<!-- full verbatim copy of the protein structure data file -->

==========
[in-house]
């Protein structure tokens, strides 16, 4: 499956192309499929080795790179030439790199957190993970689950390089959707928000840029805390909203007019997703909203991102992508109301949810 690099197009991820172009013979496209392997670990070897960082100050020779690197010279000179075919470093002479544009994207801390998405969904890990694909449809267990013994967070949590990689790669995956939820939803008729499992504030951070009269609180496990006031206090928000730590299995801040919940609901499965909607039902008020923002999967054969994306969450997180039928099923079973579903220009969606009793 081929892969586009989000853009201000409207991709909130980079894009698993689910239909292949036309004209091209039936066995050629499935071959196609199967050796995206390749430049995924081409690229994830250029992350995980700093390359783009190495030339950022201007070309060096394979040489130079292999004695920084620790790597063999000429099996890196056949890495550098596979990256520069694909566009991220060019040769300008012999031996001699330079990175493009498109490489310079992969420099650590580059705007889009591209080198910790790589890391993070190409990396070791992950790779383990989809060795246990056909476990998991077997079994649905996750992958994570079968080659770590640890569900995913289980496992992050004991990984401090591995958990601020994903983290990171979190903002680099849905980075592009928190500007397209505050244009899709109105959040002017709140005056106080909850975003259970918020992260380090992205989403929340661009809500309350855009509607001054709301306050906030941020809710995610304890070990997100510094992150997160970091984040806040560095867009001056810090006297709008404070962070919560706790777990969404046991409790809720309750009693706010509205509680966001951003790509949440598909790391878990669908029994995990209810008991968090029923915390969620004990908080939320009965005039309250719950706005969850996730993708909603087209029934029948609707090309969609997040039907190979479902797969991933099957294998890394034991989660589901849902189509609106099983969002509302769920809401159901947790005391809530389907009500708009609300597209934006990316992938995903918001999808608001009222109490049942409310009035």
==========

[in-house]
């Protein structure tokens, strides 16, 4: 499956192309499929080795790179030439790199957190993970689950390089959707928000840029805390909203007019997703909203991102992508109301949810 690099197009991820172009013979496209392997670990070897960082100050020779690197010279000179075919470093002479544009994207801390998405969904890990694909449809267990013994967070949590990689790669995956939820939803008729499992504030951070009269609180496990006031206090928000730590299995801040919940609901499965909607039902008020923002999967054969994306969450997180039928099923079973579903220009969606009793 081929892969586009989000853009201000409207991709909130980079894009698993689910239909292949036309004209091209039936066995050629499935071959196609199967050796995206390749430049995924081409690229994830250029992350995980700093390359783009190495030339950022201007070309060096394979040489130079292999004695920084620790790597063999000429099996890196056949890495550098596979990256520069694909566009991220060019040769300008012999031996001699330079990175493009498109490489310079992969420099650590580059705007889009591209080198910790790589890391993070190409990396070791992950790779383990989809060795246990056909476990998991077997079994649905996750992958994570079968080659770590640890569900995913289980496992992050004991990984401090591995958990601020994903983290990171979190903002680099849905980075592009928190500007397209505050244009899709109105959040002017709140005056106080909850975003259970918020992260380090992205989403929340661009809500309350855009509607001054709301306050906030941020809710995610304890070990997100510094992150997160970091984040806040560095867009001056810090006297709008404070962070919560706790777990969404046991409790809720309750009693706010509205509680966001951003790509949440598909790391878990669908029994995990209810008991968090029923915390969620004990908080939320009965005039309250719950706005969850996730993708909603087209029934029948609707090309969609997040039907190979479902797969991933099957294998890394034991989660589901849902189509609106099983969002509302769920809401159901947790005391809530389907009500708009609300597209934006990316992938995903918001999808608001009222109490049942409310009035």